"Gates" and "Redmond" Synonymous with Computing
Microsoft and its founder Bill Gates are venerable presences in the history of personal computing. Their flagship product, the operating system called Windows, was developed on the IBM PC standard and has dominated the business market since it came out in 1985. Prior to Windows, most PC-type computers relied on DOS (for “Disk Operating System”), which required the user to interact with the computer using a command prompt and typing in text, which was very cumbersome. Windows was a GUI, or “graphical user interface,” which meant the user could see what running programs were doing by checking their progress in a series of tiled windows displayed on a monitor.
The 1987 version of Windows introduced overlapping windows, prompting Apple, which used the Macintosh hardware standard, to file suit for violations of software copyrights and ending the amicable relationship between the two companies. Today, the rivalry between Microsoft and Apple continues unabated. Microsoft became the largest seller of PC software in 1988 due to its control of sales to offices, and as of 2012 that situation persists.
Microsoft’s strong points are consistency in the design and quality of new products, accessibility of the operating system to independent software developers, and the PC standard itself, because the IBM PC has a reputation for costing less than a comparable Macintosh model.
Microsoft Scholarships Support New Computer Engineers
As one might expect, Microsoft’s scholarship program is simple, logically ordered, and easily understood. Microsoft’s goal is to train new programmers in the United States, Canada, and Mexico in order to produce a pool of applicants qualified for careers at Microsoft, and to that end it offers four different types of basic scholarships. The scholarships support undergraduates in computer science degree programs and other technical fields like computer engineering, electrical engineering, mathematics, and physics. The four categories of award are:
- General Scholarships
- Women’s Scholarships
- Minority Scholarships, for African-American, Hispanic, or Native American students
- Scholarships for Students with Disabilities.
Microsoft’s criteria for judging applicants include conformity to stated eligibility policy, the quality of a student’s application, demonstrated interest in the software business, leadership ability, and financial need. You must apply for a summer internship with Microsoft, which is an excellent opportunity to benefit both your academic career and your future chances for employment. The internship is paid, and you will work in Redmond for 12 weeks.
Scholarships pay all or part of your tuition for one year, but no other expenses, and payments are made directly to your school.
Postings for Microsoft scholarships can be found on the websites of various colleges. They indicate you must maintain a good GPA (3.0 of a possible 4.0, or 4.0 of 5.0), and be enrolled in full-time undergraduate studies in an approved field at a four-year university. There is no citizenship requirement.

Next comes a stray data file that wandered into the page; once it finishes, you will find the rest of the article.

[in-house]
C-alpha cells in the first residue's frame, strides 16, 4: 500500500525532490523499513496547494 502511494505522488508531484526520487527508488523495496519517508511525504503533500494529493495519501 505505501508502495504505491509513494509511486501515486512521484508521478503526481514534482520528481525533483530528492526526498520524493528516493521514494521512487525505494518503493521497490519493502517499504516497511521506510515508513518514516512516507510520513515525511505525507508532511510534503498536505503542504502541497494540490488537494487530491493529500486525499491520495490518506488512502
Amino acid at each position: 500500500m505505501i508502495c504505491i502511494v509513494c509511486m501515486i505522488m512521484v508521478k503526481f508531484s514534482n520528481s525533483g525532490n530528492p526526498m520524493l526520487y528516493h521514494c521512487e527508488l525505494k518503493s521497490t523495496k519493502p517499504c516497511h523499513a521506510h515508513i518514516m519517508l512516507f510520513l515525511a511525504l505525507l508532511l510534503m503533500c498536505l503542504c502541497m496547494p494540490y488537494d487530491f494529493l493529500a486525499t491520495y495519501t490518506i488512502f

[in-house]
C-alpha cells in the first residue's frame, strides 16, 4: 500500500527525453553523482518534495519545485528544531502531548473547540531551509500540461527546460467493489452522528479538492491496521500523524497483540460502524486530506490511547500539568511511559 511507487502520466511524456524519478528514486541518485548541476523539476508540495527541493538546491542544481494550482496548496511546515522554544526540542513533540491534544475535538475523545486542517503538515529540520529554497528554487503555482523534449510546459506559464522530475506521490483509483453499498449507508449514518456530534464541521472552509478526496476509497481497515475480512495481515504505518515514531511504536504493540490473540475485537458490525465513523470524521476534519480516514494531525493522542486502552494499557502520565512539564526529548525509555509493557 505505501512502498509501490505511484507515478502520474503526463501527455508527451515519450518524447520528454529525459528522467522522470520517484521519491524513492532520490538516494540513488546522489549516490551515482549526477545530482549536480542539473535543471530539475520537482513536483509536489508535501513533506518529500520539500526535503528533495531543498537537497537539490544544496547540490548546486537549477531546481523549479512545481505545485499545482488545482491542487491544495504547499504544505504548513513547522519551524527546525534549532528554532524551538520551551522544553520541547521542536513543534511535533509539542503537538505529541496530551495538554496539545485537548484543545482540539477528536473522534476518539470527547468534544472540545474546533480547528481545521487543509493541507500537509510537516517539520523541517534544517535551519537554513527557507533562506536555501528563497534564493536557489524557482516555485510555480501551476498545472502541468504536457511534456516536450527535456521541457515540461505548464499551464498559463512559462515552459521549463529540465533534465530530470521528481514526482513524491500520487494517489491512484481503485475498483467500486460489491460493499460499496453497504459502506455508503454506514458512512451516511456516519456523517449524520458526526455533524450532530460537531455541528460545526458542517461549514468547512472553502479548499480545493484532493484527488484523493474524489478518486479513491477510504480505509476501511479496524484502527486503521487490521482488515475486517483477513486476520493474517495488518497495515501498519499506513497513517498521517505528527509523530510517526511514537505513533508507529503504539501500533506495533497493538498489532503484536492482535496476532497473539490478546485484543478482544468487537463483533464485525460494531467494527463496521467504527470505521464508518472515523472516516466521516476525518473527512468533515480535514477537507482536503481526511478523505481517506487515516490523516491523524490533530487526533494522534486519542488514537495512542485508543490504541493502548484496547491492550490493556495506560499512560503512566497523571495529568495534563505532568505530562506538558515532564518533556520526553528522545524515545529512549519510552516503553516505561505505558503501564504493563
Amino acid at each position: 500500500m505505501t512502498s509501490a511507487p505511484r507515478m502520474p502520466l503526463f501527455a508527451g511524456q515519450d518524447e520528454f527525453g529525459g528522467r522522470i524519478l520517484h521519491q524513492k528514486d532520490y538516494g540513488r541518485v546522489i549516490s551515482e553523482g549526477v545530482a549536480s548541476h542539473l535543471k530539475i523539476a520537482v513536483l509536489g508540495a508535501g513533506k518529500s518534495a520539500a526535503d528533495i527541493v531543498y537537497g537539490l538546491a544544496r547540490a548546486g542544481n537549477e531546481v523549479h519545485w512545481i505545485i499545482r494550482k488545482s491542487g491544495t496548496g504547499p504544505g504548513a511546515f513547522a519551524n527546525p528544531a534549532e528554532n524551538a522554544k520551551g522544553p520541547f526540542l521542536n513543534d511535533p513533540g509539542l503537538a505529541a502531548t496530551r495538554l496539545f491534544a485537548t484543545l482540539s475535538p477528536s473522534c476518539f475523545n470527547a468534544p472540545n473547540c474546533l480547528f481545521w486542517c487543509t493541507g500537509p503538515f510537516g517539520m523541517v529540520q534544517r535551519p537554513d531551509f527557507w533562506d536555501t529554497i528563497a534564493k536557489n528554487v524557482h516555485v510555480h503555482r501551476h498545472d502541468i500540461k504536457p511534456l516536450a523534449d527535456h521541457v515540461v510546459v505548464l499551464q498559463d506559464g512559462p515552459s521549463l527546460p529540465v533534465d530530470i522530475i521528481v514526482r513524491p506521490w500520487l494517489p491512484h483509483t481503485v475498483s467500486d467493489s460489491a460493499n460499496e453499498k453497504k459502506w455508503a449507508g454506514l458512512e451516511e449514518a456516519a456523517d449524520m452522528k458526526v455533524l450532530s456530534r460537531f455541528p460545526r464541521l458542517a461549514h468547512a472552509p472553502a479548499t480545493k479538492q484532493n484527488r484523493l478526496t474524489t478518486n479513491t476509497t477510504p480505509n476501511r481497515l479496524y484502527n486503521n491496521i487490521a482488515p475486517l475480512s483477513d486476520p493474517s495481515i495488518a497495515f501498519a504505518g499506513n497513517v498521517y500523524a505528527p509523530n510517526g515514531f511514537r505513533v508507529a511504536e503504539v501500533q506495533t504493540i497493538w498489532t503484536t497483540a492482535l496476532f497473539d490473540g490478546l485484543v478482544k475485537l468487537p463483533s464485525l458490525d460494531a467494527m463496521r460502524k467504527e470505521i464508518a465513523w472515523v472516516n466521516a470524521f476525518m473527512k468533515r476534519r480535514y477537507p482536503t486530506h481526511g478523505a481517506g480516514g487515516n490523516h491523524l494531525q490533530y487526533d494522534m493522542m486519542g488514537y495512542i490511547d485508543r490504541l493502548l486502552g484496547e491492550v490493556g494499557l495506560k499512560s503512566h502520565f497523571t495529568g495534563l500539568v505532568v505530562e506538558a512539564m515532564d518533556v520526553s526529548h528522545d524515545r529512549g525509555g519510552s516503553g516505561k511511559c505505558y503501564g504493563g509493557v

Blacks at Microsoft Scholarships
The Blacks at Microsoft (BAM) Scholarships differ from the Minority Scholarships in several respects. They are awarded only to seniors in high school, and are renewable for as many as four years. Each award is fixed at $5,000. Your plans must include obtaining a bachelor’s degree, but you may apply for a BAM Scholarship if you are beginning at a two-year institution like a community college.
BAM Scholarships are awarded only in the United States, and all recipients are considered for internships. Other special criteria for entering include the following:
- You must have some form of African heritage, either African-American, African, or Ethiopian.
- You must plan to take a bachelor’s degree in one of these fields: engineering, computer science, computer information systems, or an approved business program like an MBA.
- Your GPA must be at least 3.3.
In addition to your application form, you must submit a resume (including activities other than school, any honors you have earned, and employment experience), a transcript, two reference letters, a photograph of yourself, and two essays. The first should discuss your plans to contribute to the technology industry, and the second should describe your financial need.
Microsoft Research Graduate Women’s Scholarship
Each Microsoft Research Graduate Women’s Scholarship is for $15,000, intended to pay for the second year of study (which must be full-time) toward a Ph.D. You also receive $2,000 to cover conference and travel expenses. Your university, which must be located in either the United States or in Canada, must nominate you for the award, and your course of study must fall under one of three departments: computer science, electrical engineering, or mathematics.
One quirk of the Graduate Women’s Scholarship is that completing any graduate-level coursework before your first year in one of the three eligible departments will disqualify you from competing for the award. Another is that you yourself may not send in an application. The chair of your department must perform that task. With the online application, the sender must submit the following: curriculum vitae, transcript, two reference letters, and an essay by you supplying information on how the scholarship will further your research.